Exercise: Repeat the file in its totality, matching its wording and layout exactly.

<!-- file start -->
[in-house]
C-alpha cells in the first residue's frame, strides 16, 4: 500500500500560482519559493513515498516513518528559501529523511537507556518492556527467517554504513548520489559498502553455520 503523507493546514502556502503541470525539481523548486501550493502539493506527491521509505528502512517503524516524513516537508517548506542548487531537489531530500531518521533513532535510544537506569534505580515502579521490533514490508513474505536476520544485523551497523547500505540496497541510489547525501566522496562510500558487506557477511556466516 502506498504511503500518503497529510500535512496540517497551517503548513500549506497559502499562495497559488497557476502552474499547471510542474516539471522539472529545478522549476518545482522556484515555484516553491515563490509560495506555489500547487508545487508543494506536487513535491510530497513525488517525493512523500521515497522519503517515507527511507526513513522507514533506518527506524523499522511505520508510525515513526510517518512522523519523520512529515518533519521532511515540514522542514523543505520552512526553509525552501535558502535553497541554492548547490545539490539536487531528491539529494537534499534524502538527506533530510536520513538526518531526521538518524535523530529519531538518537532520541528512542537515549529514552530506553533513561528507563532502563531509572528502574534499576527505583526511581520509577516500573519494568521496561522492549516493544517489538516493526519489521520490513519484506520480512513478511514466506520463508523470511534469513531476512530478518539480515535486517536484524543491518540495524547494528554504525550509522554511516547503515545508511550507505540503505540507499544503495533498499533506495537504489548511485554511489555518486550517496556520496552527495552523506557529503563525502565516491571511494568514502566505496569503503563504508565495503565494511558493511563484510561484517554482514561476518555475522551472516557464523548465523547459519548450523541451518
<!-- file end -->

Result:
[in-house]
C-alpha cells in the first residue's frame, strides 16, 4: 500500500500560482519559493513515498516513518528559501529523511537507556518492556527467517554504513548520489559498502553455520 503523507493546514502556502503541470525539481523548486501550493502539493506527491521509505528502512517503524516524513516537508517548506542548487531537489531530500531518521533513532535510544537506569534505580515502579521490533514490508513474505536476520544485523551497523547500505540496497541510489547525501566522496562510500558487506557477511556466516 502506498504511503500518503497529510500535512496540517497551517503548513500549506497559502499562495497559488497557476502552474499547471510542474516539471522539472529545478522549476518545482522556484515555484516553491515563490509560495506555489500547487508545487508543494506536487513535491510530497513525488517525493512523500521515497522519503517515507527511507526513513522507514533506518527506524523499522511505520508510525515513526510517518512522523519523520512529515518533519521532511515540514522542514523543505520552512526553509525552501535558502535553497541554492548547490545539490539536487531528491539529494537534499534524502538527506533530510536520513538526518531526521538518524535523530529519531538518537532520541528512542537515549529514552530506553533513561528507563532502563531509572528502574534499576527505583526511581520509577516500573519494568521496561522492549516493544517489538516493526519489521520490513519484506520480512513478511514466506520463508523470511534469513531476512530478518539480515535486517536484524543491518540495524547494528554504525550509522554511516547503515545508511550507505540503505540507499544503495533498499533506495537504489548511485554511489555518486550517496556520496552527495552523506557529503563525502565516491571511494568514502566505496569503503563504508565495503565494511558493511563484510561484517554482514561476518555475522551472516557464523548465523547459519548450523541451518